Doctor who linked MMR jab to autism faces charges of serious professional misconduct

A British doctor who caused panic by suggesting that the measles, mumps and rubella (MMR) vaccine was linked to autism is to be charged with serious professional misconduct.

The General Medical Council is about to accuse Mr Andrew Wakefield of carrying out "inadequately founded" research.

Vaccination rates fell sharply following Dr Wakefield's questioning of the safety of MMR, raising fears of a measles epidemic and the number of confirmed measles cases in England and Wales rose from 56 in 1998 to 438 in 2003.

In order to ensure a community is protected 95% of children age two need to be vaccinated.

His research was published by The Lancet, an eminent medical journal in 1998 and it has now been discredited by the journal following revelations of a conflict of interest.

It has been revealed that Mr Wakefield was being paid to find evidence to support possible legal action by a group of parents who claimed their children were damaged by the vaccine.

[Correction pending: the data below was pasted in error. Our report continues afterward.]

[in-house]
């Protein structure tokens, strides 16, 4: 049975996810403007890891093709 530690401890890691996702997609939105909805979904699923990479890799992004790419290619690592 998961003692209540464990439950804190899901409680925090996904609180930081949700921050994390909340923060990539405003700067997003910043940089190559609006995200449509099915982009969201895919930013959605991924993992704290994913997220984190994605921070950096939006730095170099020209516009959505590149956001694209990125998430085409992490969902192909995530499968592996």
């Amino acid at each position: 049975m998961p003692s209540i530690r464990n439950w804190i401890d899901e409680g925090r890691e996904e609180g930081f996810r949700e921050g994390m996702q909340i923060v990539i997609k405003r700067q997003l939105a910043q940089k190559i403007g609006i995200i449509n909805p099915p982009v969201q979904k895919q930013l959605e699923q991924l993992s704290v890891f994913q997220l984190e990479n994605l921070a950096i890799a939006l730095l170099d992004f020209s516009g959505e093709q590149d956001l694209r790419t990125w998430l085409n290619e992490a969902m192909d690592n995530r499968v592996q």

Ten doctors who co-authored the paper issued a statement in 2004 arguing there was insufficient evidence to draw the conclusion that the MMR vaccine was not safe.

Wakefield's research suggested not only that MMR was linked autism, but also to the bowel disorder Crohn's disease and it appears some children were involved in both studies.

But a plethora of major studies has since failed to find any evidence of such a link.

It is reported that Mr Wakefield is expected to face four charges: that he published inadequately founded research, failed to obtain ethical committee approval for the work, obtained funding for it improperly, and subjected children to "unnecessary and invasive investigations".

General Medical Council lawyers are apparently formulating detailed charges which will be presented in the autumn, with a public hearing expected next year.

If found guilty, Mr Wakefield could be struck off the medical register.

Mr Wakefield carried out his initial study while working at London's Royal Free Hospital but now works in the U.S.

The General Medical Council has been investigating Mr Wakefield since The Lancet issued its retraction in 2004.

The MMR jab was introduced in the U.S. during the 1970s and is now used in more than 90 countries around the world.

Experts have said the lack of confidence in MMR had caused great damage to public health.


The opinions expressed here are the views of the writer and do not necessarily reflect the views and opinions of News Medical.
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